Why do we need to increase participation of women in Pakistan?

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Research by the International Monetary Fund has identified that greater participation of women could boost GDP of Pakistan by 30%. Whilst 50% of the population is female, female labor force participation in Pakistan stands at 22%, one of the lowest in South Asia. It is also important to realize that women have played a large role in boosting the Bangladeshi and Sri Lankan economies. In Pakistan, if we dive further into this figure, we find it varies in terms of geography, culture, formal and informal economy and urban or rural context. The lowest participation of women was in the province of Balochistan, at 9.7%. This was followed by the KP at 13.2% and Sindh at 14.0% with the highest being 29.6% in the Punjab province.

Labor Force Participation by gender and province (%)
The gender divide in labor force participation is the highest in Balochistan and lowest in Punjab

Source: Pakistan Employment Trends 2018

Whilst in Balochistan the numbers are low due to a lack of opportunity for women, it is unfortunate that the level of participation in Sindh is not much higher. Karachi, for example, is the most populous city in Sindh and Pakistan, and attracts labor from all over the country. While Punjab’s statistics fare better than the rest of the country, they are still low compared to global indicators. Pakistan can learn lessons on various policy initiatives that have led to a difference in participation of women. Replication by focusing on the enablers that have been successful can improve employment statistics.

Understanding the Barriers to Equal Participation

Keeping in mind that the heart of the economy lies in the urban context, the barriers for lower participation need to be addressed. Lower levels of participation are partially due to the patriarchal culture, but barriers such as the lack of safe and affordable transport, security and safety in the workplace and day care facilities for working mothers also contribute to skewing the level playing field. These issues exist across all social classes in urban areas, limiting participation of women in the labor force. Companies that have provided transport for the workers show better statistics. This, coupled with zero tolerance policies for harassment, have led to better performance for recruitment and retention.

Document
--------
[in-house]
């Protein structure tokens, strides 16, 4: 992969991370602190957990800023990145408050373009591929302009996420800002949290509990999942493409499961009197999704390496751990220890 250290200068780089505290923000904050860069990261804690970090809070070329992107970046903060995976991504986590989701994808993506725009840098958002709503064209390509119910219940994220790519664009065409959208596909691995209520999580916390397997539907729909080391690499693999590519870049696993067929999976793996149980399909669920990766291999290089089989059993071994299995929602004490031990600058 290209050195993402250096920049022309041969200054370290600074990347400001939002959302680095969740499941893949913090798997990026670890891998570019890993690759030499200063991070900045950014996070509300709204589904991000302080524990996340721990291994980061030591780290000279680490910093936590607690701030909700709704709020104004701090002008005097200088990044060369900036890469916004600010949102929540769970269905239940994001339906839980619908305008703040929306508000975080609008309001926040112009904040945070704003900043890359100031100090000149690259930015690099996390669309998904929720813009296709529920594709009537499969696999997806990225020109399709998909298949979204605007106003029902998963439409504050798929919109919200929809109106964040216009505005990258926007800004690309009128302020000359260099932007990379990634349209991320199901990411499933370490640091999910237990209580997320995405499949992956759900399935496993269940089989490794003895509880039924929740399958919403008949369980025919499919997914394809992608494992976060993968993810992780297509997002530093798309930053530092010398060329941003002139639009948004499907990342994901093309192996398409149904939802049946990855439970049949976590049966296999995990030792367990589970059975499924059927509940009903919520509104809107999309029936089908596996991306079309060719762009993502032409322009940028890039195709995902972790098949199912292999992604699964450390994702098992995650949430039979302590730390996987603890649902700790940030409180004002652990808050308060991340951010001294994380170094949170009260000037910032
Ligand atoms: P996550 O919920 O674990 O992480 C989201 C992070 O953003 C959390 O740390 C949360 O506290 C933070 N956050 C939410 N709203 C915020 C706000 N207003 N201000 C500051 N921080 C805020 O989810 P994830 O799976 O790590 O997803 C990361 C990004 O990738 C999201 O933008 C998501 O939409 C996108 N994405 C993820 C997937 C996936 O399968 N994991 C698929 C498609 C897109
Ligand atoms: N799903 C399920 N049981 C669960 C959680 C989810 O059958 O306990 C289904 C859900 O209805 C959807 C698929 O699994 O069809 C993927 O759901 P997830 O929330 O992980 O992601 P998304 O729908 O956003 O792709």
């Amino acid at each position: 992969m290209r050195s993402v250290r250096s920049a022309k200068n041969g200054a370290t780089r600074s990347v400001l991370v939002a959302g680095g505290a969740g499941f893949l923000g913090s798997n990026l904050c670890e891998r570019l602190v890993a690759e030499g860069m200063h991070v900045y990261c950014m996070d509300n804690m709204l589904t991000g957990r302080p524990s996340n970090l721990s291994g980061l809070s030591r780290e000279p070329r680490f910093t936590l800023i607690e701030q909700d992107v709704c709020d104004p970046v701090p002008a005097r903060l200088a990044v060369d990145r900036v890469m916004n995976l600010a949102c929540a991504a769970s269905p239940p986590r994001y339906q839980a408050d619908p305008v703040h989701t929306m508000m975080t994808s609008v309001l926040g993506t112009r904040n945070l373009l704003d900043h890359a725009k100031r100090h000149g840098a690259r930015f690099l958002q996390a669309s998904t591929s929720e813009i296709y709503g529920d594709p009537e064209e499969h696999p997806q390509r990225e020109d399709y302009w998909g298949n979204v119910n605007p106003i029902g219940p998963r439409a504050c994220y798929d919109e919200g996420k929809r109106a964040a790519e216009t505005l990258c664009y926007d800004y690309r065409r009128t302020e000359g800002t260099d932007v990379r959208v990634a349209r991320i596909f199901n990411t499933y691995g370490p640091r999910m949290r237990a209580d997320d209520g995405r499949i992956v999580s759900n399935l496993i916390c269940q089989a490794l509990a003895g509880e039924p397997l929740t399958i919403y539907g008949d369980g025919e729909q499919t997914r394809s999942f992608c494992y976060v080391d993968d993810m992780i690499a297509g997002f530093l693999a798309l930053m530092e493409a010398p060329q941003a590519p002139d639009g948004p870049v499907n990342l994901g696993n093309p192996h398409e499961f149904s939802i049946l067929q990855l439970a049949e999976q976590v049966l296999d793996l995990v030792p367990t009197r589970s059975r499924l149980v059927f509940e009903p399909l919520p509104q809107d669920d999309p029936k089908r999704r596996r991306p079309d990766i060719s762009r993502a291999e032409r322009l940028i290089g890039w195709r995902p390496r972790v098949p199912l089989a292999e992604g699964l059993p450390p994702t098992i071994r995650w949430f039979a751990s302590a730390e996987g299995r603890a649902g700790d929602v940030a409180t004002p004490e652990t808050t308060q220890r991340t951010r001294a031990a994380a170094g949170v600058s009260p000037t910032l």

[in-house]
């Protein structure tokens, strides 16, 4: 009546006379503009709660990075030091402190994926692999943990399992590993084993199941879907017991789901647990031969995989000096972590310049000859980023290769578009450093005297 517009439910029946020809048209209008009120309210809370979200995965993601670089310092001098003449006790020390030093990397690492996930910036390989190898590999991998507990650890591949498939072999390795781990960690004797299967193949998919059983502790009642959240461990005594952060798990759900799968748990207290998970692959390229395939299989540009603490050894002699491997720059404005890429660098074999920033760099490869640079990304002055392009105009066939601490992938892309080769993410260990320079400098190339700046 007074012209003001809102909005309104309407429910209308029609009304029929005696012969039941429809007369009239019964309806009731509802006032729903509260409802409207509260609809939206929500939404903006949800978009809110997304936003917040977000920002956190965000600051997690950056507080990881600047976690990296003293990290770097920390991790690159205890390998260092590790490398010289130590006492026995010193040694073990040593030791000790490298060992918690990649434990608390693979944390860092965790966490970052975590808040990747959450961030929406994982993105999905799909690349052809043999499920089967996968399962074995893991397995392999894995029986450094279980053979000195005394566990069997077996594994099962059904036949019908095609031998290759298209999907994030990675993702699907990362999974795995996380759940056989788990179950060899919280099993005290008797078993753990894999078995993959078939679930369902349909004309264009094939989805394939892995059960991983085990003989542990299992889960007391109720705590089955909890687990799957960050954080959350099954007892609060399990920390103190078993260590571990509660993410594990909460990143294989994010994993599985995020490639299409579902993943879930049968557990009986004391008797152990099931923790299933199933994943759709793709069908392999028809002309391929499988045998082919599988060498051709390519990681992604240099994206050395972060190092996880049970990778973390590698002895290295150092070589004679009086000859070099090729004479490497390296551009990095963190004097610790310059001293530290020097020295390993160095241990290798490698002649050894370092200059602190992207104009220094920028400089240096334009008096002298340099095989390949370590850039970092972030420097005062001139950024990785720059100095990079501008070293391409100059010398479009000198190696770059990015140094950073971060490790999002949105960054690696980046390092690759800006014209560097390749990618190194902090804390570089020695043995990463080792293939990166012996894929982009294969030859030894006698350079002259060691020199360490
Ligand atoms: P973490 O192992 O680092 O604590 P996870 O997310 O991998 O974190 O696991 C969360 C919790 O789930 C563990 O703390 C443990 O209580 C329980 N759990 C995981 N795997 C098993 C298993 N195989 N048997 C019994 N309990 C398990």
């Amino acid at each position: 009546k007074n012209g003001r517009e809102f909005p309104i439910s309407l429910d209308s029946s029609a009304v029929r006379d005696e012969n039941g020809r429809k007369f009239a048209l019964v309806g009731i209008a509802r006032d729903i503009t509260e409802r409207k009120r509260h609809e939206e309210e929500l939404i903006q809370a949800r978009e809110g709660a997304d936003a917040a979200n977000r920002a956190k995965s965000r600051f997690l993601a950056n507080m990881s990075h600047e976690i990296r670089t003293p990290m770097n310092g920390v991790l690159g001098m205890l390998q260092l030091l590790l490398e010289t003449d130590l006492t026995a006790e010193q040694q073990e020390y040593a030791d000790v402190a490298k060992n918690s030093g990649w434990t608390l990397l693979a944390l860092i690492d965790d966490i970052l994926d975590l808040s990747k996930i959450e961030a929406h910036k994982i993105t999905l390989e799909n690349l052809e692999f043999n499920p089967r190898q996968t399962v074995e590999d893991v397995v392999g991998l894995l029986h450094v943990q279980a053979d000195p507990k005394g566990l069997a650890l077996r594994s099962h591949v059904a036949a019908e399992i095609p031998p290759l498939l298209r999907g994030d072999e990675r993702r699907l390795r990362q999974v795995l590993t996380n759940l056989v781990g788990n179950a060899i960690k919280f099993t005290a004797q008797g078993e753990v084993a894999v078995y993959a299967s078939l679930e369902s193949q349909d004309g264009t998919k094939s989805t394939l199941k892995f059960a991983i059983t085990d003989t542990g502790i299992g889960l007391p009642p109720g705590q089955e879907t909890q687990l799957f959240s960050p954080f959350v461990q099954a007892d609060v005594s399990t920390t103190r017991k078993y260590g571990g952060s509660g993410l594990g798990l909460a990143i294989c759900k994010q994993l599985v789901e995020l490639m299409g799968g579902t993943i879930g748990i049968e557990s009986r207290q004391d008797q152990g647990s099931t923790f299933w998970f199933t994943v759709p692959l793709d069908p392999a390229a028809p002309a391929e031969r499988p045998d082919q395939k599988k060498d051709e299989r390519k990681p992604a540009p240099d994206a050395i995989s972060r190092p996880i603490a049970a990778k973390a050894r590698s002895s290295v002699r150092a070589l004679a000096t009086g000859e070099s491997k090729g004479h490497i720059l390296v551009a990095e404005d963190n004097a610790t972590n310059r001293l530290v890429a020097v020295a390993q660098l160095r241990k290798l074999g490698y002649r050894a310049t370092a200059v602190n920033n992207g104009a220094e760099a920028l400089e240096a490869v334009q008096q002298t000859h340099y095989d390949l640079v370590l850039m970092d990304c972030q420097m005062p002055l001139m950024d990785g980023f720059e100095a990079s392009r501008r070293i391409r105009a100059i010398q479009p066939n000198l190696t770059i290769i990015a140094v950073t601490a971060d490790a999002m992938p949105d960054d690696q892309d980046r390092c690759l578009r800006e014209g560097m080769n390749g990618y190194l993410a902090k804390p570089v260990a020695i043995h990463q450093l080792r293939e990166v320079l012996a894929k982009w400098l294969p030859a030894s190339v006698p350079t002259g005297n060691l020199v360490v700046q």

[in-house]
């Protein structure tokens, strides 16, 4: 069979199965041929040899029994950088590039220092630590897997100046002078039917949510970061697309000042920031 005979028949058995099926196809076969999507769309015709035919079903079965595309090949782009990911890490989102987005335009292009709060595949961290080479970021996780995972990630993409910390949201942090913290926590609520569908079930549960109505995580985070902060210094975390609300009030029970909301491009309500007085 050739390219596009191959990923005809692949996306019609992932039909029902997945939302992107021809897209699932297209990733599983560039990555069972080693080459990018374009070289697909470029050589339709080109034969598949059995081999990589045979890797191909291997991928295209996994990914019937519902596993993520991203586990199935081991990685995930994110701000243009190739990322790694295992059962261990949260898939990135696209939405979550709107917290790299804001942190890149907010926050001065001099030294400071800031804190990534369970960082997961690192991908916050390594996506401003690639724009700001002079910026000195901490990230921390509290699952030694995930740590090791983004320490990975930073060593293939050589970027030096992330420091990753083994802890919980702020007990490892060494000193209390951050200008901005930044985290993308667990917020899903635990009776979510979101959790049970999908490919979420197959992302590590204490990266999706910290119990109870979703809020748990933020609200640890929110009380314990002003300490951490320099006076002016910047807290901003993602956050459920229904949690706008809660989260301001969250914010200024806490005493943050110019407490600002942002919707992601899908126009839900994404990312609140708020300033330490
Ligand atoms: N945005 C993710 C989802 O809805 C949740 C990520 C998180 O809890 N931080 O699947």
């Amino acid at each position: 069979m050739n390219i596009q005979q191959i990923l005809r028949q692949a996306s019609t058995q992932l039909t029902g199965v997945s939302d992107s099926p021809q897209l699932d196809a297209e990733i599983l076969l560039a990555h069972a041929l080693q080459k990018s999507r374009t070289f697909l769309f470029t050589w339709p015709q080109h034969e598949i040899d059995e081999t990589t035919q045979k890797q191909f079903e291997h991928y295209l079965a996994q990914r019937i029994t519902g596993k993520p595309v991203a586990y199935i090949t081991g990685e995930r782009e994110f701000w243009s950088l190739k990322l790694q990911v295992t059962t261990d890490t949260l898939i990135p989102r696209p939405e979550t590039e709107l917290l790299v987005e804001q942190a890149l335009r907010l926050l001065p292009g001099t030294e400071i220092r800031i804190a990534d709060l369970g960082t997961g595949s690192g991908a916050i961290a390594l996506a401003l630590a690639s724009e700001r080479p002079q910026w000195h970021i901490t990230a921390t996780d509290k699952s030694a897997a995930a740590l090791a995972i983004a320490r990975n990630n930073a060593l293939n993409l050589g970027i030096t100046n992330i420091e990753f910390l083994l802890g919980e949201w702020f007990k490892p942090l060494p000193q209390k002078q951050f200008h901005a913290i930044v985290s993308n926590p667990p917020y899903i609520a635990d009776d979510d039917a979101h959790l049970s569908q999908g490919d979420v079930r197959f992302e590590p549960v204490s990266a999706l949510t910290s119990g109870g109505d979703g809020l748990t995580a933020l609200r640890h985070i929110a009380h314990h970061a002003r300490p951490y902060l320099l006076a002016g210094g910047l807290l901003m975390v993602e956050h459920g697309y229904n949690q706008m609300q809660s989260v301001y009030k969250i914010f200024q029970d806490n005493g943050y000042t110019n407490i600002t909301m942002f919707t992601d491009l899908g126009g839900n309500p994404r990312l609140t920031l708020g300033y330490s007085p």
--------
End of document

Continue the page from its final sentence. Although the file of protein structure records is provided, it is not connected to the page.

Source: World Bank

Whilst enrolment of both genders at university level is equal, only 25% of female graduates enter the workforce. At the executive level, even when companies try to recruit equal numbers of both sexes, in moving up the tiers there is an exodus of females as family responsibilities increase. By the time one reaches the C-Suite, there is only a single woman. In companies where efforts have been made to facilitate women to continue working after marriage and children, the numbers show more women in the pipeline.

Business case for Gender Diversity

Globally, there is increasing evidence that workplace diversity leads to better decision-making and profits, with studies showing a strong correlation between the number of women in top positions and company performance. Research undertaken in Pakistan shows similar results. A recent report released by the Securities and Exchange Commission of Pakistan, identified a strong correlation with number of women on the boards of listed companies and their profitability in both the years 2017 and 2019. Return on Assets and Equity were both higher for companies with participation of women in leadership roles. Despite these results, the number of women in top management positions remains lower than the global levels.